When Dumbledore tells Snape the single piece of good news in this tragedy – that the boy lives – Snape treats the news as if it’s an “irksome fly.” He appears to regard the boy as an usurper, alive while Lily is dead. It is precisely at this point that Dumbledore draws Snape’s attention to the fact that the boy is not an insect to be brushed off. He is a child, Lily’s child. He has precisely her eyes.

Dumbledore is not callously taunting Snape. He’s acting as a conscience, putting a human face on Harry for Snape, a human face that Snape needs to see. Significantly, at the end of his long and perilous journey, Snape finally will acknowledge, in his last breath, that the boy does indeed have Lily’s eyes. (continued in Part 3)

‘You Disgust Me’

In Defense of Albus Dumbledore, Part 1

Note: drinkingcocoa links have broken in the past 10 years. I keep them for historical purposes.

At times, drinkingcocoa’s LiveJournal mirrors my own thoughts on Severus Snape. Many of the insights contained in her post “Why Dumbledore delegated the final message to Snape” are exactly the same as mine. But then there’s her insistence that Dumbledore never cared for Snape. And there we differ. Big time.

This is a recurring theme for drinkingcocoa (and I daresay many Snape partisans), so I’m starting a series that examines the Dumbledore/Snape interactions.

First, let’s take a look at one of the complaints:

In a post called “Why I’m not so mad at Dumbledore,” drinkingcocoa writes:

At the Terminus roundtable “I’m Not Dead Yet,” for those of us still in Snape-death denial, moderator Lori A. Franklin asked us if anything in the chapter “The Prince’s Tale” surprised us. My answer was that I was shocked to see that Dumbledore didn’t love Snape. His “You disgust me” may be the harshest thing he says to anyone in the series. Dumbledore talks like that?

Let’s put “Snape-death denial” on hold for this post and look at the other part of the comment. drinkingcocoa is clearly shocked that once upon a time Dumbledore told Snape, on a remote hilltop, just after Snape had indicated his willingness to let James and Harry die if someone would just save Lily: “You disgust me.”

Let’s look at the entire context of the “you disgust me” remark:

“If she means so much to you,” said Dumbledore, “surely Lord Voldemort will spare her? Could you not ask for mercy for the mother, in exchange for the son?”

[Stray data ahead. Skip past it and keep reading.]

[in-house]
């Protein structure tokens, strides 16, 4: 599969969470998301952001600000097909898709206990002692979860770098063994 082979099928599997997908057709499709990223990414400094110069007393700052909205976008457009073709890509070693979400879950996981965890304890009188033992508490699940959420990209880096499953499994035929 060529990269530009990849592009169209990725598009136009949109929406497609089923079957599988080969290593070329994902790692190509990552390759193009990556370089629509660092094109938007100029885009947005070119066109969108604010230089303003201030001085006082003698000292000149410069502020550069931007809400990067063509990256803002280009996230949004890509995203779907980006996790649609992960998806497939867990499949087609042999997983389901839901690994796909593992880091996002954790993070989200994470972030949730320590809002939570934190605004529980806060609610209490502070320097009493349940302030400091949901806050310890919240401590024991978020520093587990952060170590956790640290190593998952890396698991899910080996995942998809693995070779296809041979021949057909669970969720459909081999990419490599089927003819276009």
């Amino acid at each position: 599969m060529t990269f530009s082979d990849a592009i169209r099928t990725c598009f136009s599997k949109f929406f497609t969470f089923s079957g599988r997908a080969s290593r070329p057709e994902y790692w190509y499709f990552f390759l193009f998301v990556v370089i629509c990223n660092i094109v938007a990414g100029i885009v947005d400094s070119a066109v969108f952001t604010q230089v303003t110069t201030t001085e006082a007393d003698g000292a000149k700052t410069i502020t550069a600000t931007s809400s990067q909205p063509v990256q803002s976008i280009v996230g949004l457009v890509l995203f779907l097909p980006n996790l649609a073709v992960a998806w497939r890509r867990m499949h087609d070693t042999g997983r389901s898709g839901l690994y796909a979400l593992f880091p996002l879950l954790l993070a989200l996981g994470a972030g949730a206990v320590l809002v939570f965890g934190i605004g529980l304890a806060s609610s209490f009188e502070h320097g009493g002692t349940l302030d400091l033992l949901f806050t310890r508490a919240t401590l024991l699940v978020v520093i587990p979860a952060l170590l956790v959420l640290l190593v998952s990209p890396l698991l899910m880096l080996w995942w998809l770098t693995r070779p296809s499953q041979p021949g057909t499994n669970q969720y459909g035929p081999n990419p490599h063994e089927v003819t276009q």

“I have – I have asked him -”

“You disgust me,” said Dumbledore, and Harry had never heard so much contempt in his voice. Snape seemed to shrink a little. “You do not care, then, about the deaths of her husband and child? They can die, as long as you have what you want?”

Snape said nothing, but merely looked up at Dumbledore.

“Hide them all, then,” he croaked. “Keep her – them – safe. Please.”

“And what will you give me in return, Severus?”

“In – in return?” Snape gaped at Dumbledore, and Harry expected him to protest, but after a long moment he said, “Anything.”

There’s a name for what Dumbledore does here. It’s called “tough love.” Dumbledore speaks harshly to Snape precisely because he respects him enough to tell him the truth. Dumbledore’s disgust is based on Snape’s behavior, not his person. He does not eternally condemn Snape to the category “disgusting.” Rather, he merely refuses to coddle Snape.

Snape’s proposed exchange of the life of the mother for the lives of the father and son is disgusting. By showing his rightful disgust, Dumbledore brings Snape to what an addict might call “the first in a series of bottoms.” By shining a light into Snape’s darkened soul, Dumbledore helps the young Death Eater catch a glimpse of the depths to which he has sunk, making him willing to plead for the lives of Lily’s entire family, and even add a “Please.”

It’s a start, but Dumbledore wants more: “And what will you give me in return, Severus?”

Why ask for more when everything we know about Dumbledore indicates that he would hardly shirk the responsibility of protecting the Potters, regardless of Snape’s response? Because pushing Snape to make a commitment affords the Death Eater an opportunity to truly turn his life around, to change, to repent, to make restitution, to be redeemed – just as Dumbledore turned his own life around at about the same age.

And the prodding works. It is the barest of beginnings, but when Snape says he’ll do “Anything,” it truly marks the difference between almost-certain damnation and the possibility of redemption. Rather than showing coldness or lack of care, Dumbledore’s rough prodding actually shows the depth of his concern for Snape’s soul.

drinkingcocoa seems to understand this in part. She goes on to write:

I had assumed that Dumbledore loved Snape…, the man whom he utterly trusted, and mentored away from a damned life, and guided through the trickiest of double agencies.

But then she adds:

How fascinating to learn that this was wrong, and that Dumbledore saw Snape only as an unusually valuable indentured servant.